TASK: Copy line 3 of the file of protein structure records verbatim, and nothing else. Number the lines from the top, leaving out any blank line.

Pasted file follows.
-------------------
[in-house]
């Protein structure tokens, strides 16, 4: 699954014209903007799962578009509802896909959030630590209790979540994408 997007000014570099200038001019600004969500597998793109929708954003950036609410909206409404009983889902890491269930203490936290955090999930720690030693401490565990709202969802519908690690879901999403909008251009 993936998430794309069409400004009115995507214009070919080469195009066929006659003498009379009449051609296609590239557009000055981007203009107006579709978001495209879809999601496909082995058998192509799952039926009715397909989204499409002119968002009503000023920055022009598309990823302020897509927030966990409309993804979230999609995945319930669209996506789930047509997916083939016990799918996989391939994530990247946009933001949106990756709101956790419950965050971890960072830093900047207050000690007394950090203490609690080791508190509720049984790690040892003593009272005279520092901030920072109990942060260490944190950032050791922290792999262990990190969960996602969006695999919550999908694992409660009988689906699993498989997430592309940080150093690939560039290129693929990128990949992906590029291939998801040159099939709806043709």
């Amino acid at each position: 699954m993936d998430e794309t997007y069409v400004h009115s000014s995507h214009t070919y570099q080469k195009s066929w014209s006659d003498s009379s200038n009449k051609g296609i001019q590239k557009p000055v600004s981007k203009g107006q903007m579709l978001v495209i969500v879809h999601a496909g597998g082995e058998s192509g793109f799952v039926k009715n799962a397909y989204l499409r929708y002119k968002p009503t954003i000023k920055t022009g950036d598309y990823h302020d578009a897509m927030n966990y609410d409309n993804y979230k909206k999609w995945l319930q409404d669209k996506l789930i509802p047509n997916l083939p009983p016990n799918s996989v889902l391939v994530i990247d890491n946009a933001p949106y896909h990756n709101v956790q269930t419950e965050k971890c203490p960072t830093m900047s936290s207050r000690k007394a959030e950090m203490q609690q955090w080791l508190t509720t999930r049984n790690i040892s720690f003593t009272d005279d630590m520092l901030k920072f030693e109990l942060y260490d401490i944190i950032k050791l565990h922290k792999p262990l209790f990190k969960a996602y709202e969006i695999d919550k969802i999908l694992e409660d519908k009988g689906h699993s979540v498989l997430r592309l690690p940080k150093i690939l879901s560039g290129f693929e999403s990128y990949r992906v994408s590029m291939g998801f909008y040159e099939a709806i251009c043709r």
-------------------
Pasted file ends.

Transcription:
């Amino acid at each position: 699954m993936d998430e794309t997007y069409v400004h009115s000014s995507h214009t070919y570099q080469k195009s066929w014209s006659d003498s009379s200038n009449k051609g296609i001019q590239k557009p000055v600004s981007k203009g107006q903007m579709l978001v495209i969500v879809h999601a496909g597998g082995e058998s192509g793109f799952v039926k009715n799962a397909y989204l499409r929708y002119k968002p009503t954003i000023k920055t022009g950036d598309y990823h302020d578009a897509m927030n966990y609410d409309n993804y979230k909206k999609w995945l319930q409404d669209k996506l789930i509802p047509n997916l083939p009983p016990n799918s996989v889902l391939v994530i990247d890491n946009a933001p949106y896909h990756n709101v956790q269930t419950e965050k971890c203490p960072t830093m900047s936290s207050r000690k007394a959030e950090m203490q609690q955090w080791l508190t509720t999930r049984n790690i040892s720690f003593t009272d005279d630590m520092l901030k920072f030693e109990l942060y260490d401490i944190i950032k050791l565990h922290k792999p262990l209790f990190k969960a996602y709202e969006i695999d919550k969802i999908l694992e409660d519908k009988g689906h699993s979540v498989l997430r592309l690690p940080k150093i690939l879901s560039g290129f693929e999403s990128y990949r992906v994408s590029m291939g998801f909008y040159e099939a709806i251009c043709r």